(* We have step function, and a Step relation *)
(* That means we can prove them equivalent *)
(* Let's make sure the step function is implemented correctly *)
(* In proving the next two lemmas, you may find bugs in your step *)
(* function. Change it all you need. Don't modify the Step relation. *)
(* When you've proven the next two lemmas, you will know that you got *)
(* your step function right *)
(* [Problem 6] *)
(* Prove that if the Step relation says e1 can step to e2, then your *)
(* step function will take e1 and produce "Some e2" *)
(* [Problem 7] *)
(* Prove that if your step function produces "Some", that the Step *)
(* relation models that step *)
(* That's awesome, we defined relations and functions for evaluation *)
(* Now, we were able to prove that if something is a value, it can't take a step *)
(* What if we were to try to prove the other way, that if something
can't take a step, then it's not a value? *)
Lemma no_step_value :
forall v,
step v = None ->
isValue v.
Proof.
Abort.
(* Turns out we can have malformed expressions, which can't step, but aren't values. *)
(* [Problem 8] *)
(* Explain in English how we can have expressions that both can't step and aren't values *)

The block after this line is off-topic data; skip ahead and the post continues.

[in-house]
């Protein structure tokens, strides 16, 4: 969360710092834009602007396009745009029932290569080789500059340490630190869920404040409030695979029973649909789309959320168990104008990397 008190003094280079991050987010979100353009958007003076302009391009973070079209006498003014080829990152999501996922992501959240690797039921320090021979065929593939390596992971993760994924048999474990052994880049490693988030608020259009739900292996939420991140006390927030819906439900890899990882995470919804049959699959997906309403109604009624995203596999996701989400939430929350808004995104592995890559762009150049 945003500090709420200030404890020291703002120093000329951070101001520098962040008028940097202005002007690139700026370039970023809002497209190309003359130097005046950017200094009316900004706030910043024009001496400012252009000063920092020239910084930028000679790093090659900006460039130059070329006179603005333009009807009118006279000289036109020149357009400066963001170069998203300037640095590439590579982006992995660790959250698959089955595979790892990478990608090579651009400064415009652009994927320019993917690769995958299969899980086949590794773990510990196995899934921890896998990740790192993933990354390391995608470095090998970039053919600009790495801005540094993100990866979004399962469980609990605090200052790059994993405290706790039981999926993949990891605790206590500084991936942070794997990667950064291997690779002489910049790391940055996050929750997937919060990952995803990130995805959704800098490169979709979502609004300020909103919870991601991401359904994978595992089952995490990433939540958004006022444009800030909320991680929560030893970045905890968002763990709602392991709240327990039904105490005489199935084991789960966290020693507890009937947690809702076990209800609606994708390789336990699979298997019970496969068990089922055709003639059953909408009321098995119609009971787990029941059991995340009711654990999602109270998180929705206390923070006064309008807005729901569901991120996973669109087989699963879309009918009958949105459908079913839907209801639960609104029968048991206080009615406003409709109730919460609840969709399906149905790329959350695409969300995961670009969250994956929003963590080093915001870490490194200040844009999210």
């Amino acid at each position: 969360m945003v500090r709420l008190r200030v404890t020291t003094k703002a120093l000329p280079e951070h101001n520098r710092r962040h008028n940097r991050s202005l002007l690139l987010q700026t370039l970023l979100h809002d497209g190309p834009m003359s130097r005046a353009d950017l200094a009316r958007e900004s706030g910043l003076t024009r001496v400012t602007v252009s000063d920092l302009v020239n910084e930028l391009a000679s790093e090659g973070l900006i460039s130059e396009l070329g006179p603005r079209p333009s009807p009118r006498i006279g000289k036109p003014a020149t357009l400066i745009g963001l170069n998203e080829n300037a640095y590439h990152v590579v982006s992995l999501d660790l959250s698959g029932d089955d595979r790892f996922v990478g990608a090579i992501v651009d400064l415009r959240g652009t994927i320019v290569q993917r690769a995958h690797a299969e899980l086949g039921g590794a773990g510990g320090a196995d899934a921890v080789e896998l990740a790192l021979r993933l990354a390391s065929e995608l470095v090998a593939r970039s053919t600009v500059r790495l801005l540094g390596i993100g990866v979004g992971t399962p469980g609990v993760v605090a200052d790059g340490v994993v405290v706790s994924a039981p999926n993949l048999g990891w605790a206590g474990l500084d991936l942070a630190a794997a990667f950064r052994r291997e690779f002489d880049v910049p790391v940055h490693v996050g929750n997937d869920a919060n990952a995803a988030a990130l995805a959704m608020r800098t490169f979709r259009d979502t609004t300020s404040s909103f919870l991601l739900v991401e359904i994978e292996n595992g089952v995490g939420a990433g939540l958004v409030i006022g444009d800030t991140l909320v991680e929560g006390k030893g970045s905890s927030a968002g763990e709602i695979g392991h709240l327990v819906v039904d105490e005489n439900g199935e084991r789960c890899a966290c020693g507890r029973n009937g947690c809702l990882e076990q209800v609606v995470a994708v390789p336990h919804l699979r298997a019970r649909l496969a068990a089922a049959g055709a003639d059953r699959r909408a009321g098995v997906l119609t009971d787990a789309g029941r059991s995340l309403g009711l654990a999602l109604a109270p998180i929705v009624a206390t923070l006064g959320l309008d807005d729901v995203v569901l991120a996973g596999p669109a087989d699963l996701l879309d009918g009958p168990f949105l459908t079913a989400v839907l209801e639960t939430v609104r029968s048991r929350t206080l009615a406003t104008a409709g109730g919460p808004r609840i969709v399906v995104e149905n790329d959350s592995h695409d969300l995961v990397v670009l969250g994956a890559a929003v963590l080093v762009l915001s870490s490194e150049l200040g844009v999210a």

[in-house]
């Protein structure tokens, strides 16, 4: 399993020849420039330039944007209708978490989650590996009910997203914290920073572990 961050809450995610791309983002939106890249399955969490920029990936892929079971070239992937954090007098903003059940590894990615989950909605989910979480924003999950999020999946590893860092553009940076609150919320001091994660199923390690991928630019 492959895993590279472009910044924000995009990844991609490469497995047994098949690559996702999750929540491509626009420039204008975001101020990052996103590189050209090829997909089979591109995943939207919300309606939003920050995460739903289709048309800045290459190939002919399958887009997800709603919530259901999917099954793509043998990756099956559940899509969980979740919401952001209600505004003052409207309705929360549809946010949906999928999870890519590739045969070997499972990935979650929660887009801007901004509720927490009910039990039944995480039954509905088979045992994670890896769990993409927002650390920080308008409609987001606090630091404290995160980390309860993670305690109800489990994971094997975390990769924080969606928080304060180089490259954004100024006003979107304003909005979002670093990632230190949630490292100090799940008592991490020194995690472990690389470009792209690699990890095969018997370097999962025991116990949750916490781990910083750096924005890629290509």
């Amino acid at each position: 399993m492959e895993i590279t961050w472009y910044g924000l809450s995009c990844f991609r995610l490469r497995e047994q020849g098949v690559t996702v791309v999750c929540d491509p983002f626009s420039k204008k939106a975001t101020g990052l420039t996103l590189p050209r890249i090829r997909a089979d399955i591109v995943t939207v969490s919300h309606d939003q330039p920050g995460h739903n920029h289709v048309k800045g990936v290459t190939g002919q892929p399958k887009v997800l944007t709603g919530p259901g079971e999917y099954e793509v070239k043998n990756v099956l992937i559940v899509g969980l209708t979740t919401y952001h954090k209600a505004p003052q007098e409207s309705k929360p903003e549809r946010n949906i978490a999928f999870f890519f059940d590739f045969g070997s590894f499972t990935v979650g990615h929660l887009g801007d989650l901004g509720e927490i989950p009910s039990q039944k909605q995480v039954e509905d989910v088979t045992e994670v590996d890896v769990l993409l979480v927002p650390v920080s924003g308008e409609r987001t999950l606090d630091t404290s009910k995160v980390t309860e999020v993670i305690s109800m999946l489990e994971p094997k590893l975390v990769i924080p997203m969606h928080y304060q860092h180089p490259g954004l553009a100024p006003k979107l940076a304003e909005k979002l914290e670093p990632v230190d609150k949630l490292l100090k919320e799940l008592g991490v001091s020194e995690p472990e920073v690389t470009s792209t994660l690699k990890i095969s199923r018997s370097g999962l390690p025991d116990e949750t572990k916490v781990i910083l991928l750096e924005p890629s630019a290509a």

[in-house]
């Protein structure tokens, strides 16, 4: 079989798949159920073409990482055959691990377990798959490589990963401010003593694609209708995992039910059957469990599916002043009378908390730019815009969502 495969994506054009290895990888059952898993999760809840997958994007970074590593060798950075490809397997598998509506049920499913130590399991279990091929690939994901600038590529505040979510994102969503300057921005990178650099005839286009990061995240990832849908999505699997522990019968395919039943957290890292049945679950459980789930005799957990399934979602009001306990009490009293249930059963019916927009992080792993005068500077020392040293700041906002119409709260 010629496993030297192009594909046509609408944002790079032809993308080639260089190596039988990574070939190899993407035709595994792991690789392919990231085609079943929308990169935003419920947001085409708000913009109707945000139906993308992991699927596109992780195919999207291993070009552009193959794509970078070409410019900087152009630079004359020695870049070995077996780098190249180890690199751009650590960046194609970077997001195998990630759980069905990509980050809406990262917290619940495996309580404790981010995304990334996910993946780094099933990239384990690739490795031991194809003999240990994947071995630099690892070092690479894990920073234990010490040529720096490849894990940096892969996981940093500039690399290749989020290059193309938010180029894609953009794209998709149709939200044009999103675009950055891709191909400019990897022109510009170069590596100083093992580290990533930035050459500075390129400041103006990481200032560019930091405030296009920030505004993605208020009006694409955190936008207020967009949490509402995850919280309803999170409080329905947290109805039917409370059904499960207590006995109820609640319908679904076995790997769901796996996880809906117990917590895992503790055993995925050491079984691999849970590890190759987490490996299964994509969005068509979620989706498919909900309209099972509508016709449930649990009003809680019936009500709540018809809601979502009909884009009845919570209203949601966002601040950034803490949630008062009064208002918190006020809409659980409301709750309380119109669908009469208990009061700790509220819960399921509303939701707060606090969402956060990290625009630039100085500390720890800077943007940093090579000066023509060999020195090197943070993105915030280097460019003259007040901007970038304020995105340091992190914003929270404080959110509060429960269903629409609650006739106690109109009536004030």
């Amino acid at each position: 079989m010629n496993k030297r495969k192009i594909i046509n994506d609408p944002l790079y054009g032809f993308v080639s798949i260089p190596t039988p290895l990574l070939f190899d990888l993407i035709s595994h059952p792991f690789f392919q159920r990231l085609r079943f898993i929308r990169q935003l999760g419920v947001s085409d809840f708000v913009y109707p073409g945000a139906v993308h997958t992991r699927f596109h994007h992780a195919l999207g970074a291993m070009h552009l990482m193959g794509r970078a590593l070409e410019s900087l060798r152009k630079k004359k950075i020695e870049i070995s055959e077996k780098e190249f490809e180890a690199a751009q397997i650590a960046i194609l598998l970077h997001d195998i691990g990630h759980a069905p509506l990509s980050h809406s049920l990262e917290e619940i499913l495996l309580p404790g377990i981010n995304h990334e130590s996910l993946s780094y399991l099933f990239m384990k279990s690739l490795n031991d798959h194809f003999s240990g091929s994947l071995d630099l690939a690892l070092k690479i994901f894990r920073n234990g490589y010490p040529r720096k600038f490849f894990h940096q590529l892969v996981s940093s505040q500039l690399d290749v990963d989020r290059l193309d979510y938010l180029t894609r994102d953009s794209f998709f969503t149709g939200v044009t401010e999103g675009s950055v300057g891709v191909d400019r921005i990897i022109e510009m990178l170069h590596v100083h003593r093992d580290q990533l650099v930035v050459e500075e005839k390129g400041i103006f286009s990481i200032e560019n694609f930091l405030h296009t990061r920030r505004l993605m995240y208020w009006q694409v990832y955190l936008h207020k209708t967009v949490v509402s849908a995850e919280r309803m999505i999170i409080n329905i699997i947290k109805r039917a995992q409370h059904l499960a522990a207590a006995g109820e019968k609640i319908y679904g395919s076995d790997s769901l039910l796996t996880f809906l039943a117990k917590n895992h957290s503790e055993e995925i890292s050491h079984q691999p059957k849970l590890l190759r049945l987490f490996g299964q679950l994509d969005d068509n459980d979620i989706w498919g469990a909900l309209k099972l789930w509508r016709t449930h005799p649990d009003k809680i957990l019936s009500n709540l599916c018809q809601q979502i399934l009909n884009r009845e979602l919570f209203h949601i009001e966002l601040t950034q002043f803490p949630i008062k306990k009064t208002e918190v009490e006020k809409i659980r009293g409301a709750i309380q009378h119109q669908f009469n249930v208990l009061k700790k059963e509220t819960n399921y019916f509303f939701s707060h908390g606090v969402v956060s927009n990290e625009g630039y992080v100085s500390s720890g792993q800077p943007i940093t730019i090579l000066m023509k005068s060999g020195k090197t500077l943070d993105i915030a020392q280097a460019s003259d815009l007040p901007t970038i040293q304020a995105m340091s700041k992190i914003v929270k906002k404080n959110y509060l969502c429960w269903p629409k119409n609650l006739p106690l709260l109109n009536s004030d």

(* [Problem 9] *)
(* Prove the following lemma in Coq to show you have a counterexample *)
Lemma no_step_and_not_value :
exists e,
step e = None /\ ~ isValue e.
Proof.
admit.
Qed.
(* How do we solve this? With types! *)
(* Here we define the types for the simply typed lambda calculus *)
Inductive SimpleType :=
| TUnit
| TFun (arg : SimpleType) (res : SimpleType).
(* Here we define what a type environment is *)
(* Simply a mapping from variables to types *)
Definition Env := var -> option SimpleType.
(* Here is how we extend a typing environment with another variable binding *)
Definition extend (env : Env) x t :=
fun y => if string_dec x y then Some t else env y.
(* What it means for a lambda expression to be well typed *)
(* These are the type rules for STLC *)